R-C Ranch Raises Wagyu Beef for Houston’s Best Restaurants — And Now, You

Score great cuts from their new butcher shop, or get it shipped from their online store

February 23, 2022 8:10 am
A herd of cows at the R-C Ranch in Texas
Some of the cows at R-C Ranch.
Josh Olalde

Texas loves beef. This is no surprise to its 30 million residents — or to anyone who’s ever visited one of the carnivorous state’s ubiquitous steakhouses. Boring but serviceable filet mignons once reigned supreme, but today’s best butcher shops and restaurants feature a range of cuts, from favorites like bone-in ribeyes to lesser-known options like coulotte and bavette sourced from local ranches. For many meat aficionados, however, nothing beats wagyu.

Wagyu beef was first imported from Japan to the United States in the late 1970s. It was bred with American cattle for two decades before Japan halted the export and protected its status as a Japanese product. Today, American wagyu cattle still contain bloodlines of the original Japanese lineage, and they’re bred around the country. One such operation is R-C Ranch, located about an hour south of Houston.

Owners Blake Robertson and Ryan Cade (R-C is a combo of their last names) started the ranch in 2010. Cade said he tried wagyu beef for the first time that same year at a restaurant in Houston, and it changed his whole mindset on the beef business. “I became a student of the breed and learned the genetics and feeding programs,” he says, noting that he was intrigued by its potential for fine dining.

Blake Robertson and Ryan Cade of R-C Ranch at the ranch where they raise their Wagyu beef
Ryan Cade (left) and Blake Robertson (center), the co-founders of R-C Ranch.
Josh Olalde

For years, R-C Ranch sold meat to Houston-area restaurants, including high-end spots like Bludorn and Georgia James. In December, they expanded their business, launching a butcher shop at the historic Houston Farmers Market and also an online shop that sells direct to consumers around the country.

When starting the ranch, Cade and Robertson followed a strict “sandwiched” breeding process featuring three wagyu bloodlines that they say creates the most desirable animal possible. Each animal represents a different region of Japan and a unique gene trait. Kedaka cows are known for their large size; Tajima cows produce the best marbling; and Shiname cows have the best maternal traits. 

“People care more than ever about where their food comes from, how it was raised and why it’s better,” says Cade. “We’ve been selling at farmers markets for many years, and great chefs around Houston sell our products.” He says they wanted to expand that side of the business, but then the pandemic hit, and their restaurant customers were shut down. “Eighty percent of our business was selling to restaurants, so we needed to evolve.”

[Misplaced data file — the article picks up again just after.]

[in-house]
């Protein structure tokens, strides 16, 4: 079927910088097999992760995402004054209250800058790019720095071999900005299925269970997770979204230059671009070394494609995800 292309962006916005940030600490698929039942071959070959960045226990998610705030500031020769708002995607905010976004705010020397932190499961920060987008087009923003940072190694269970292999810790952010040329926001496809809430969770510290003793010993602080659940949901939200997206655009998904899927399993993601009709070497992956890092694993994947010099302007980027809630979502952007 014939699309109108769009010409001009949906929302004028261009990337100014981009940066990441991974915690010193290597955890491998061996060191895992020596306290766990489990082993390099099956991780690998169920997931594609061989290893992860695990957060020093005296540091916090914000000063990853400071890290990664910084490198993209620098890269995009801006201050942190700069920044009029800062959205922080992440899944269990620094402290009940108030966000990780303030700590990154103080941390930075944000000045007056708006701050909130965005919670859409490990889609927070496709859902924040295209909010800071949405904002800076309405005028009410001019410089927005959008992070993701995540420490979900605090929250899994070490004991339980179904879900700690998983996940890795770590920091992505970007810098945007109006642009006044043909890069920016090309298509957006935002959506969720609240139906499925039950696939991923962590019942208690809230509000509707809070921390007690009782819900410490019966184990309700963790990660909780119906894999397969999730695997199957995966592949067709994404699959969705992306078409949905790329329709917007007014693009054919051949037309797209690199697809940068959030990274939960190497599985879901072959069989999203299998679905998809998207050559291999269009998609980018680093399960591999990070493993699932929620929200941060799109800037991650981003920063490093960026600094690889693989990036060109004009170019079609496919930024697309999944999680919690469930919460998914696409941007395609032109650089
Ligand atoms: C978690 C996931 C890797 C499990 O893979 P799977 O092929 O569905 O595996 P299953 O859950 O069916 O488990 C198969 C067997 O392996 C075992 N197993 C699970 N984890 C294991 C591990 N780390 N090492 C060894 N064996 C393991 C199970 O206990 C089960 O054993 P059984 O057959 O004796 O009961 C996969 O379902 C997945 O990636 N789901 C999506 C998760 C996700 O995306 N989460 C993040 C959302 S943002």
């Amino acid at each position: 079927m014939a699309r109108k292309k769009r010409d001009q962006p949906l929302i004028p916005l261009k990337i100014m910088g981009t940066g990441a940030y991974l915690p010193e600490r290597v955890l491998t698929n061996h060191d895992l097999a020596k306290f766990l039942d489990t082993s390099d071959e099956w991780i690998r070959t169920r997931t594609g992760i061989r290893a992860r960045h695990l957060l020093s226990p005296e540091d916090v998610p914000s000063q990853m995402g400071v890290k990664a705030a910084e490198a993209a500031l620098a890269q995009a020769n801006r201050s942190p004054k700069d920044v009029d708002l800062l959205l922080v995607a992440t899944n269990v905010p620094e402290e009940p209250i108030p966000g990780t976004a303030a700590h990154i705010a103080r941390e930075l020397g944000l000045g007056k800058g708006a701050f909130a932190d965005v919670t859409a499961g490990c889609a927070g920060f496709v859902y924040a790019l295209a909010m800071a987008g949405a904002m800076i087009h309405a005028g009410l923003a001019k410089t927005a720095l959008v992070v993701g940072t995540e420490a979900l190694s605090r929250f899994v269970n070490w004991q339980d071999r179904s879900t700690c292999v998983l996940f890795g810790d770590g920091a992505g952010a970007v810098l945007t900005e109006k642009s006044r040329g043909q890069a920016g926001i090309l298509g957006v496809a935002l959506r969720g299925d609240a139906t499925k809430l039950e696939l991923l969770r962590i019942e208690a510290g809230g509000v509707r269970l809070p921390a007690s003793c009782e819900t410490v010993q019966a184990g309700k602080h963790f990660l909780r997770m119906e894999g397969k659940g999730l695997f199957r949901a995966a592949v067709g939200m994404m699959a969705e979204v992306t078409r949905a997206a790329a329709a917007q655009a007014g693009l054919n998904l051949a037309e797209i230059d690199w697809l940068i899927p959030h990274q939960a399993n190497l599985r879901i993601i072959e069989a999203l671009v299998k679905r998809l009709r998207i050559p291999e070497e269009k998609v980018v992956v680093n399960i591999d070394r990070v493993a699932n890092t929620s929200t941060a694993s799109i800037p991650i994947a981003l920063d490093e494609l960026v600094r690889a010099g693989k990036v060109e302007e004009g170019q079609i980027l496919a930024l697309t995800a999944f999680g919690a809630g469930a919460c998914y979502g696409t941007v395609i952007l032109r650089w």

Blake Robertson and Ryan Cade of R-C Ranch standing behind their butcher shop's case of Wagyu beef
Ryan and Blake at the butcher shop.
Jody Horton

Today, R-C Ranch stocks its new 3,000-square-foot butcher shop with dry-aged steaks, sausages and charcuterie, all cured, smoked or otherwise prepared in-house. Expect to find marinated meats, fresh meal prep packages and family-size ready-to-cook meals, plus marrow bones, offal and tallow oil. (There’s also a tank of lobsters — those come from Maine.)

“U​tilization is really important to us,” says Cade. “There are lots of great parts that people don’t know as much about or don’t know how to cook. In this setting, we have an opportunity to feature those parts, and it helps us utilize the whole beef carcass.”

The butcher shop is staffed with Houston-area chefs and cooks, including some former customers. A past UB Preserve line cook is the shop’s full-time butcher, a former Georgia James Tavern chef de cuisine manages the prepared foods program, and a Bludorn alum is the front-of-house meat cutter.

A selection of Wagyu cuts from the R-C Ranch butcher shop in Texas
A selection of cuts available both in the butcher shop and online.
Jody Horton

The online store carries multiple cuts of wagyu beef, from ribeye and short rib to flat iron and New York strip. You can also fill your digital cart with ground beef, beef jerky and seasonings.

Robertson says the butcher shop is not just a place to buy meat, but also an educational tool where they can spread the good word about wagyu and explain its pedigree, while the online side of the business can attract people from all over the country. “It lets us share Texas-raised wagyu with people who might not be able to get it locally.”

If you acquire some wagyu beef for yourself, just be sure to treat it right. Cade says it’s extra-important to not overcook your wagyu steaks or burgers. “All that intramuscular fat, which is what makes wagyu really special, gets cooked out if you cook it past medium.”


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